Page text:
Researchers from the University of Oxford and their partners have reported that the malaria vaccine, R21/Matrix-M, has demonstrated efficacy of 77%
The research team have reported its findings from a Phase IIb trial of a malaria vaccine (R21/Matrix-M) which demonstrates high-level efficacy of 77%. It is the first to meet the World Health Organization’s Malaria Vaccine Technology Roadmap goal of a vaccine with at least 75% efficacy.
450 participants, aged 5-17 months, were recruited from the catchment area of Nanoro and were split into three groups.
The first two groups received the R21/Matrix-M (with either a low dose or high dose) and the third received a rabies vaccine as the control group.
Doses were administered from early May 2019 to early August 2019.
The researchers reported a vaccine efficacy of 77% in the higher-dose adjuvant group, and 71% in the lower dose adjuvant group, over 12 months of follow-up, with no serious adverse events.
Following these results, the trial was extended with a booster vaccination administered prior to the next malaria season one year later.
Phase III licensure trial
The researchers, in collaboration with Serum Institute of India Private Ltd., and Novavax Inc., have now started recruitment for a Phase III licensure trial to assess large-scale safety and efficacy in 4,800 children, aged 5-36 months, across four African countries.
Halidou Tinto, Professor in Parasitology, Regional Director of IRSS in Nanoro, and the trial Principal Investigator said: “These are very exciting results showing unprecedented efficacy levels from a vaccine that has been well-tolerated in our trial programme. We look forward to the upcoming phase III trial to demonstrate large-scale safety and efficacy data for a vaccine that is greatly needed in this region.”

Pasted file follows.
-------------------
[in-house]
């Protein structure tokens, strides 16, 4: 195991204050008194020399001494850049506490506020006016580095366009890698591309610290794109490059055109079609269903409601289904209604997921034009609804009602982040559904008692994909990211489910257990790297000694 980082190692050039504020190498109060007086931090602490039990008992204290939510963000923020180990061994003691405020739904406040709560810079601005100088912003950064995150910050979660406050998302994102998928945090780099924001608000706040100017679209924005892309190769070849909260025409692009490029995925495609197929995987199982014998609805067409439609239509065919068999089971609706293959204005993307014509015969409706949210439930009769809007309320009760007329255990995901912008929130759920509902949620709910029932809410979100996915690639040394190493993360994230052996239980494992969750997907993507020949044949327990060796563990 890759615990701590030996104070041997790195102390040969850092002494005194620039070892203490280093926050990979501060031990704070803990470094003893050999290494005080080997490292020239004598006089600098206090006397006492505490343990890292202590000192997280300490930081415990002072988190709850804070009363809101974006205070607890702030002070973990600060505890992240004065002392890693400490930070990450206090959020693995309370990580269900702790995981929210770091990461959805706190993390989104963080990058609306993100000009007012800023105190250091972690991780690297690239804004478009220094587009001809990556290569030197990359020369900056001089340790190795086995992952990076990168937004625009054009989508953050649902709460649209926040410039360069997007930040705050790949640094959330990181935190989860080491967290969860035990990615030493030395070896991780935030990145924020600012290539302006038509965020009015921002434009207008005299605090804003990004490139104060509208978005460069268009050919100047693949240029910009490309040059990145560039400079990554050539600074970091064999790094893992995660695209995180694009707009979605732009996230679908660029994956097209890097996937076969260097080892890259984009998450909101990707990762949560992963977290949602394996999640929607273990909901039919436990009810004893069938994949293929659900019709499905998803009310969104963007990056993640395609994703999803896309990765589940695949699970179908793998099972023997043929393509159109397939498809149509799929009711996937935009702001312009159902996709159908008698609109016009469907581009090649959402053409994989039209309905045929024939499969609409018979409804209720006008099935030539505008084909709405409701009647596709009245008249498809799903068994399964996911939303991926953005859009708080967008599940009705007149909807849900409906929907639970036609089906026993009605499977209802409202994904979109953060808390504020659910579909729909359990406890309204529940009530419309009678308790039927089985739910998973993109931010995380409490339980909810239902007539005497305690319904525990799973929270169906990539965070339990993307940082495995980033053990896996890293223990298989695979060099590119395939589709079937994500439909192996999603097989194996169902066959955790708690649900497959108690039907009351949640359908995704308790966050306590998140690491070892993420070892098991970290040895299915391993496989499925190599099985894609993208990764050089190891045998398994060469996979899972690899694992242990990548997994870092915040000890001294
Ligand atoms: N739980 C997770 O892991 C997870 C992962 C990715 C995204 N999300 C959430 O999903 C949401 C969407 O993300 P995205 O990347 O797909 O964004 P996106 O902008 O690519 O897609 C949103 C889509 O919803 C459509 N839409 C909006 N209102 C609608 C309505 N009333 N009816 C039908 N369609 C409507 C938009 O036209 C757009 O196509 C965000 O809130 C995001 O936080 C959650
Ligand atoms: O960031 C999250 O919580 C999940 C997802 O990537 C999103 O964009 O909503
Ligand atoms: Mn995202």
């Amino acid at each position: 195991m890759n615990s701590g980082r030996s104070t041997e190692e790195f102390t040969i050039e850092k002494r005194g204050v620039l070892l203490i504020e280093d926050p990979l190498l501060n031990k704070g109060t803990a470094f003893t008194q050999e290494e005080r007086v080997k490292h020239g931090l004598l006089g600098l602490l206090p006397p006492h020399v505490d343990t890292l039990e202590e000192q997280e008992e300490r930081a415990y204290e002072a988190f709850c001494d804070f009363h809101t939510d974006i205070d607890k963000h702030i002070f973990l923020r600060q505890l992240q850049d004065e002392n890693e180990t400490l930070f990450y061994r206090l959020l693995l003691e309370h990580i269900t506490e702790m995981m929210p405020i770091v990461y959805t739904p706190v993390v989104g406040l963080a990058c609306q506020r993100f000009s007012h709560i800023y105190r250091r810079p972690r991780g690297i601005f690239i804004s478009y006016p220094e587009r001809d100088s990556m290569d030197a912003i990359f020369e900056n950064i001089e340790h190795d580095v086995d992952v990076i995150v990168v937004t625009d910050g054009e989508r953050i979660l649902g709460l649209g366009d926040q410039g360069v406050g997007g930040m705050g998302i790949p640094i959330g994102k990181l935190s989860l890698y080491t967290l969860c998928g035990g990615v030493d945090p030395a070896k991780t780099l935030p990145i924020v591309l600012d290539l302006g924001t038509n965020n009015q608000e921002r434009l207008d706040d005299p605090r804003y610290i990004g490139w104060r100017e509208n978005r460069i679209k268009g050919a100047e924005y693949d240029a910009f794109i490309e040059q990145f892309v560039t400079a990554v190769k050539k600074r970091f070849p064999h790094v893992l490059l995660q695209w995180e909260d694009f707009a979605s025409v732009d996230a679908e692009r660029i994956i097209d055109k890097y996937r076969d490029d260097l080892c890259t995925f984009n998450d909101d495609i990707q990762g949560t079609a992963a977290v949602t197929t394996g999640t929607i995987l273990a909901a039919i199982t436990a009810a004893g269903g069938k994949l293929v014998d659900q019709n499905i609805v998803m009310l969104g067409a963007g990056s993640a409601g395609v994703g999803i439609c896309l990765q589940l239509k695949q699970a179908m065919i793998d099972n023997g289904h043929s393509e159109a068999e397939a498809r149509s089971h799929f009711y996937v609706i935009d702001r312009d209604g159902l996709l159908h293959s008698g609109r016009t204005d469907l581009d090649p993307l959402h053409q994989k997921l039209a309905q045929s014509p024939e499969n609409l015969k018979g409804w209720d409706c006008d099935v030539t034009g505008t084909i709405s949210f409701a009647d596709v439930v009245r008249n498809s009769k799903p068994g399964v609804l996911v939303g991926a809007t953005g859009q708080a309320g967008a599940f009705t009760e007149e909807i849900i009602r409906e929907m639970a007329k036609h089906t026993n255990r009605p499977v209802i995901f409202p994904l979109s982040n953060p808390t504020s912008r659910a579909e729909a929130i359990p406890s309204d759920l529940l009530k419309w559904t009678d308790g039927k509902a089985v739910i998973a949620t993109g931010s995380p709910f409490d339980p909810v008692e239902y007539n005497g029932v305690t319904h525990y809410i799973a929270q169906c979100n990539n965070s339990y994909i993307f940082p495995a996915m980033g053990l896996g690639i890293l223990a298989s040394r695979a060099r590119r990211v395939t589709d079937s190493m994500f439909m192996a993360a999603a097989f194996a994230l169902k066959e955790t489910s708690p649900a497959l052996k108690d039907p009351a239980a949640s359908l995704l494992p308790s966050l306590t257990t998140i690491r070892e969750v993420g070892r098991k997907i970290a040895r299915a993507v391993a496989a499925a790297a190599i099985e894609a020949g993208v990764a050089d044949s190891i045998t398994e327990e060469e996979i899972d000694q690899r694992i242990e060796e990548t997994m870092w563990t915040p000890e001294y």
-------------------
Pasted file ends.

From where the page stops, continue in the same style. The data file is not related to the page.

Adrian Hill, Director of the Jenner Institute and Lakshmi Mittal and Family Professor of Vaccinology at the University of Oxford, and co-author of the paper, said: “These new results support our high expectations for the potential of this vaccine, which we believe is the first to reach the WHO’s goal of a vaccine for malaria with at least 75% efficacy.
“With the commitment by our commercial partner, the Serum Institute of India, to manufacture at least 200 million doses annually in the coming years, the vaccine has the potential to have major public health impact if licensure is achieved.”
Gareth Jenkins, Director of Advocacy, Malaria No More UK, said:
“An effective and safe malaria vaccine would be a hugely significant extra weapon in the armoury needed to defeat malaria, which still kills over 270,000 children every year. For decades, British scientists have been at the forefront of developing new ways to detect, diagnose, test and treat malaria, and we must continue to back them.
“A world without malaria is a world safer both for the children who would otherwise be killed by this disease, and for us here at home. Countries freed from the malaria burden will be much better equipped to fight off new disease threats when they inevitably emerge in the future.”
The trial funded by the EDCTP2 programme supported by the European Union (grant number RIA2016V-1649-MMVC) was conducted at the Clinical Research Unit of Nanoro (CRUN) / Institut de Recherche en Sciences de la Santé (IRSS), Burkina Faso.
The findings have been published in The Lancet.
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